You’ll often hear Austinites talk about how great our city is and how much they love living here. Since the area has been growing like gangbusters over the last 10 years, there’s got to be something to it. A mild climate, strong economy, attractive lifestyle options and affordable housing are drawing in newcomers in record numbers. To validate the appeal of the Live Music Capital of the World, MONEY recently released their list of the best cities to live in the U.S. for 2019. Austin took the top spot on the ranking.
Large City Living
According to MONEY, Urban areas offer a gateway to culture or a medley of activities. Because cities offer such favorable living environments, they typically require a very large income to make it work. To help those who are looking for an affordable urban lifestyle, MONEY took it upon themselves to create a list of large U.S. cities that offer the most amenities and the best cost of living.
After putting the largest U.S. cities through their assessment methodology (which you can read about below) Austin stood as the top city offering a great urban lifestyle at a low cost of entry.
Here are some quick facts on Austin from MONEY:
- Average Family Income: $87,389
- Median Home Price: $326,562
- Projected Job Growth (2017-2022): 10.9%
Life on Austin
Much of the impressive job growth that Austin has experienced comes from small businesses and the tech sector, with Dell, IBM, and Amazon being some of the biggest employers.
As far as entertainment: Austin certainly stands out against other cities. Because of its reputable music scene, Austin offers a plethora of live music. It’s also rich with arts and culture with several museums, an award-winning library and theater. Annually, visitors flock to the annual South by Southwest festivals, featuring concerts, speeches, and comedy showcases.
For foodies, Austin is a goldmine! Zagat named Austin the second-most-exciting food city in the U.S. last year, thanks to local staples like Franklin Barbecue and new favorites such as ramen restaurant Kemuri Tatsu-ya, which combines Texan flavors and Japanese techniques for a meal as distinctive as the city itself.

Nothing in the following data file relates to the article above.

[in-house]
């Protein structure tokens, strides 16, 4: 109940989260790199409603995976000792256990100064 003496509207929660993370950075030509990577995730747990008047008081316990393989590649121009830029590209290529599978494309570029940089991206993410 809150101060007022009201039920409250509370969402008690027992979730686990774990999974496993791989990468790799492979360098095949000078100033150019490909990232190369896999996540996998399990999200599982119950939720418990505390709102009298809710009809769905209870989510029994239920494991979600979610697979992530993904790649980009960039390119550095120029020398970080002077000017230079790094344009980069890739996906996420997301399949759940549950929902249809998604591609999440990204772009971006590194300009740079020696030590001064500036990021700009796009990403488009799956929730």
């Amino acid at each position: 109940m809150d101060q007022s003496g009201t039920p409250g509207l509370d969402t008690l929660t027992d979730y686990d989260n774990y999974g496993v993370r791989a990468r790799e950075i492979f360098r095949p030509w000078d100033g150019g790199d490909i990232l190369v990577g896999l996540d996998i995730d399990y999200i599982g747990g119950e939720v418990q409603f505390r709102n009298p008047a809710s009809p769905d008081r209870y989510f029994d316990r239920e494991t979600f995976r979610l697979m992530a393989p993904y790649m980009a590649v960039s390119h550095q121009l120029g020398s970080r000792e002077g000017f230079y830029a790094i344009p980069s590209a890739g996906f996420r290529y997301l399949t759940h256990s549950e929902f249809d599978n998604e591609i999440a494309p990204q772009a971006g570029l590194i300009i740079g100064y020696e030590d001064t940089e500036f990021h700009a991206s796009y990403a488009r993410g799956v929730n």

In order to develop the ranking, MONEY defined a large city as those with a population of 300,000 or more. Any city that had more than double the national crime risk was eliminated. Also eliminated were cities with less than 85% of its state’s median household income, or a lack of ethnic diversity. The remaining cities were then narrowed down using more than 8,000 different data points, including each place’s economic health, cost of living, public education, income, crime, ease of living, and amenities, all provided by research partner Witlytic.
MONEY then worked with realtor.com to access its housing market data throughout the country. According to MONEY, the greatest weight was put on economic health, public school performance, and local amenities. The amenities that were considered were: housing, cost of living, and diversity were also critical components.
Further research was conducted on each city to discover the intangible benefits of each city that have to be experienced rather than observed through a study of statistics. To ensure a geographically diverse set, the Best Big Cities list was limited to no more than one place per state.
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